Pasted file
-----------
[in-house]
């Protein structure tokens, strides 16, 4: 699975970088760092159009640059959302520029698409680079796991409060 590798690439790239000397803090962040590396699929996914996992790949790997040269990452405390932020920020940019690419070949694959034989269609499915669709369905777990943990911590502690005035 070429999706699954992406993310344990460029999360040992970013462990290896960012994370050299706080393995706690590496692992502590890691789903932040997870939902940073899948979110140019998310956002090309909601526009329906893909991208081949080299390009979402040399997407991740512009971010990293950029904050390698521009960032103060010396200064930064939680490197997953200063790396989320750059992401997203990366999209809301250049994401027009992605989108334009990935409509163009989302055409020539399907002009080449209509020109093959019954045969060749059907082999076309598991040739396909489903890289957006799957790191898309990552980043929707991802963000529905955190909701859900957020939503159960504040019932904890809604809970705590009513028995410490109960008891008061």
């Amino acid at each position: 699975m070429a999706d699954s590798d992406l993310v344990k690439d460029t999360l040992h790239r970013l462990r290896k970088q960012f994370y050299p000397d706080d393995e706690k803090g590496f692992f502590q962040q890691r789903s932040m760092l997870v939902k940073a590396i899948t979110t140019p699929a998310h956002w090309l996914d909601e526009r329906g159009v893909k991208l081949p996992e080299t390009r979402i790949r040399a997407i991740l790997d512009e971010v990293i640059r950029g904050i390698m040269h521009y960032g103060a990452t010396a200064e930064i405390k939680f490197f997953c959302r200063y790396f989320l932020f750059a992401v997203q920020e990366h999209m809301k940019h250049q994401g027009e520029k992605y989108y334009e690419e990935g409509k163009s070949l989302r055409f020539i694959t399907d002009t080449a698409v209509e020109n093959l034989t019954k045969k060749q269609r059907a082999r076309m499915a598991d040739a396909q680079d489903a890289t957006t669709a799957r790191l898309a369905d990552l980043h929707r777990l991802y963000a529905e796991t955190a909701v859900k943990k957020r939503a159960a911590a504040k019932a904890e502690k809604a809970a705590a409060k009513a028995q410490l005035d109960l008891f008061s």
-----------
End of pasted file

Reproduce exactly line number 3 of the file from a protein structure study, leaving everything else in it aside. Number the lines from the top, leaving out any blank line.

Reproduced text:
């Amino acid at each position: 699975m070429a999706d699954s590798d992406l993310v344990k690439d460029t999360l040992h790239r970013l462990r290896k970088q960012f994370y050299p000397d706080d393995e706690k803090g590496f692992f502590q962040q890691r789903s932040m760092l997870v939902k940073a590396i899948t979110t140019p699929a998310h956002w090309l996914d909601e526009r329906g159009v893909k991208l081949p996992e080299t390009r979402i790949r040399a997407i991740l790997d512009e971010v990293i640059r950029g904050i390698m040269h521009y960032g103060a990452t010396a200064e930064i405390k939680f490197f997953c959302r200063y790396f989320l932020f750059a992401v997203q920020e990366h999209m809301k940019h250049q994401g027009e520029k992605y989108y334009e690419e990935g409509k163009s070949l989302r055409f020539i694959t399907d002009t080449a698409v209509e020109n093959l034989t019954k045969k060749q269609r059907a082999r076309m499915a598991d040739a396909q680079d489903a890289t957006t669709a799957r790191l898309a369905d990552l980043h929707r777990l991802y963000a529905e796991t955190a909701v859900k943990k957020r939503a159960a911590a504040k019932a904890e502690k809604a809970a705590a409060k009513a028995q410490l005035d109960l008891f008061s």